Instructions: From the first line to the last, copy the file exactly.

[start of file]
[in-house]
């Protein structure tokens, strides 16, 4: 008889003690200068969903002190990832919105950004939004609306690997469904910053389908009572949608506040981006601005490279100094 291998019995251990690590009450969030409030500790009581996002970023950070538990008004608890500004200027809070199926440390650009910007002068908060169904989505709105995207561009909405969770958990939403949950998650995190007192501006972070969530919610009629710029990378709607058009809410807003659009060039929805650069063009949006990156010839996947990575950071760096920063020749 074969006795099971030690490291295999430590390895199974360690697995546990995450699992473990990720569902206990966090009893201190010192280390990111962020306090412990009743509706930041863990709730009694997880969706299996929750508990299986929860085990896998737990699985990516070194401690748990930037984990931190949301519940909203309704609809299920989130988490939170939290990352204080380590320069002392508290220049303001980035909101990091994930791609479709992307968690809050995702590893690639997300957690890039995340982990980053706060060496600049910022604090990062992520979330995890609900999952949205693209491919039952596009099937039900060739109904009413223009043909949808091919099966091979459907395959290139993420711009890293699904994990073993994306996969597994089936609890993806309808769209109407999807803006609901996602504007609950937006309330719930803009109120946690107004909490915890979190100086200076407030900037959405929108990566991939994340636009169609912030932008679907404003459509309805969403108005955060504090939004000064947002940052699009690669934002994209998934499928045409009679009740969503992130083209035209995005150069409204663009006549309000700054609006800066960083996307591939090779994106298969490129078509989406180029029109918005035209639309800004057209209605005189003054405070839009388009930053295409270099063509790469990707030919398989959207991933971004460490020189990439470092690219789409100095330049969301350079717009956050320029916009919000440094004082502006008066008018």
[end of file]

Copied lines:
[in-house]
């Protein structure tokens, strides 16, 4: 008889003690200068969903002190990832919105950004939004609306690997469904910053389908009572949608506040981006601005490279100094 291998019995251990690590009450969030409030500790009581996002970023950070538990008004608890500004200027809070199926440390650009910007002068908060169904989505709105995207561009909405969770958990939403949950998650995190007192501006972070969530919610009629710029990378709607058009809410807003659009060039929805650069063009949006990156010839996947990575950071760096920063020749 074969006795099971030690490291295999430590390895199974360690697995546990995450699992473990990720569902206990966090009893201190010192280390990111962020306090412990009743509706930041863990709730009694997880969706299996929750508990299986929860085990896998737990699985990516070194401690748990930037984990931190949301519940909203309704609809299920989130988490939170939290990352204080380590320069002392508290220049303001980035909101990091994930791609479709992307968690809050995702590893690639997300957690890039995340982990980053706060060496600049910022604090990062992520979330995890609900999952949205693209491919039952596009099937039900060739109904009413223009043909949808091919099966091979459907395959290139993420711009890293699904994990073993994306996969597994089936609890993806309808769209109407999807803006609901996602504007609950937006309330719930803009109120946690107004909490915890979190100086200076407030900037959405929108990566991939994340636009169609912030932008679907404003459509309805969403108005955060504090939004000064947002940052699009690669934002994209998934499928045409009679009740969503992130083209035209995005150069409204663009006549309000700054609006800066960083996307591939090779994106298969490129078509989406180029029109918005035209639309800004057209209605005189003054405070839009388009930053295409270099063509790469990707030919398989959207991933971004460490020189990439470092690219789409100095330049969301350079717009956050320029916009919000440094004082502006008066008018």